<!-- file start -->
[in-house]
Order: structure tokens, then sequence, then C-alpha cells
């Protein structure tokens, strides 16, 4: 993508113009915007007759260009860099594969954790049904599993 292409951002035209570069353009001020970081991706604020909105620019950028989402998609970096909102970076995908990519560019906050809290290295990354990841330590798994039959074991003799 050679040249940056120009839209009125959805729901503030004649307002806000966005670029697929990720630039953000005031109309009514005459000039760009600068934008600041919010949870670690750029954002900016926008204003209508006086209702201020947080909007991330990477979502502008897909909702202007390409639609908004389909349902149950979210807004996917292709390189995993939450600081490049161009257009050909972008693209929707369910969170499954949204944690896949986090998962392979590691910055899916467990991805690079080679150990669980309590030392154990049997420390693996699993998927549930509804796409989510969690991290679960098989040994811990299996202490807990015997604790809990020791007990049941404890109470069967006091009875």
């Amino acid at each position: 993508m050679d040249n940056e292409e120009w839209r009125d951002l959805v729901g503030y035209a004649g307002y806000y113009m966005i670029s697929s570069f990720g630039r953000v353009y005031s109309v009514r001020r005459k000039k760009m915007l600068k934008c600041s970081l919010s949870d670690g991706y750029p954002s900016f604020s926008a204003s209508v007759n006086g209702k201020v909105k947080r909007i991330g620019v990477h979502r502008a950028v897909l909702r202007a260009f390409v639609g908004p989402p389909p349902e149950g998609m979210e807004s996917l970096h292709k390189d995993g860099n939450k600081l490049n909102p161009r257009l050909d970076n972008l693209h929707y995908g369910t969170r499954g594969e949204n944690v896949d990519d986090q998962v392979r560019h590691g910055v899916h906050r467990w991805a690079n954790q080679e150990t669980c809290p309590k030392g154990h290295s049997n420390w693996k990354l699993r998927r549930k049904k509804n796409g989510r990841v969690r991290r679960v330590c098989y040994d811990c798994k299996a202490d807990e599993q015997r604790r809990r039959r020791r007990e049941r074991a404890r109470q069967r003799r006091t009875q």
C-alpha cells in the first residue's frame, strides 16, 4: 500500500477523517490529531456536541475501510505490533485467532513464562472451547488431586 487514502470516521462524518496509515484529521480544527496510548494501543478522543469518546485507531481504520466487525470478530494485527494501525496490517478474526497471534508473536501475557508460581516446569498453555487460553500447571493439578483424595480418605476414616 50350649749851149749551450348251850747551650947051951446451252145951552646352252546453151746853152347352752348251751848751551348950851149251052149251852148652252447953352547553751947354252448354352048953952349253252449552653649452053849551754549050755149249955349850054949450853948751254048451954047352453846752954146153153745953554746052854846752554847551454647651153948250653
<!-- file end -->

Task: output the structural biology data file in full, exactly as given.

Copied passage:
[in-house]
Order: structure tokens, then sequence, then C-alpha cells
């Protein structure tokens, strides 16, 4: 993508113009915007007759260009860099594969954790049904599993 292409951002035209570069353009001020970081991706604020909105620019950028989402998609970096909102970076995908990519560019906050809290290295990354990841330590798994039959074991003799 050679040249940056120009839209009125959805729901503030004649307002806000966005670029697929990720630039953000005031109309009514005459000039760009600068934008600041919010949870670690750029954002900016926008204003209508006086209702201020947080909007991330990477979502502008897909909702202007390409639609908004389909349902149950979210807004996917292709390189995993939450600081490049161009257009050909972008693209929707369910969170499954949204944690896949986090998962392979590691910055899916467990991805690079080679150990669980309590030392154990049997420390693996699993998927549930509804796409989510969690991290679960098989040994811990299996202490807990015997604790809990020791007990049941404890109470069967006091009875």
């Amino acid at each position: 993508m050679d040249n940056e292409e120009w839209r009125d951002l959805v729901g503030y035209a004649g307002y806000y113009m966005i670029s697929s570069f990720g630039r953000v353009y005031s109309v009514r001020r005459k000039k760009m915007l600068k934008c600041s970081l919010s949870d670690g991706y750029p954002s900016f604020s926008a204003s209508v007759n006086g209702k201020v909105k947080r909007i991330g620019v990477h979502r502008a950028v897909l909702r202007a260009f390409v639609g908004p989402p389909p349902e149950g998609m979210e807004s996917l970096h292709k390189d995993g860099n939450k600081l490049n909102p161009r257009l050909d970076n972008l693209h929707y995908g369910t969170r499954g594969e949204n944690v896949d990519d986090q998962v392979r560019h590691g910055v899916h906050r467990w991805a690079n954790q080679e150990t669980c809290p309590k030392g154990h290295s049997n420390w693996k990354l699993r998927r549930k049904k509804n796409g989510r990841v969690r991290r679960v330590c098989y040994d811990c798994k299996a202490d807990e599993q015997r604790r809990r039959r020791r007990e049941r074991a404890r109470q069967r003799r006091t009875q």
C-alpha cells in the first residue's frame, strides 16, 4: 500500500477523517490529531456536541475501510505490533485467532513464562472451547488431586 487514502470516521462524518496509515484529521480544527496510548494501543478522543469518546485507531481504520466487525470478530494485527494501525496490517478474526497471534508473536501475557508460581516446569498453555487460553500447571493439578483424595480418605476414616 50350649749851149749551450348251850747551650947051951446451252145951552646352252546453151746853152347352752348251751848751551348950851149251052149251852148652252447953352547553751947354252448354352048953952349253252449552653649452053849551754549050755149249955349850054949450853948751254048451954047352453846752954146153153745953554746052854846752554847551454647651153948250653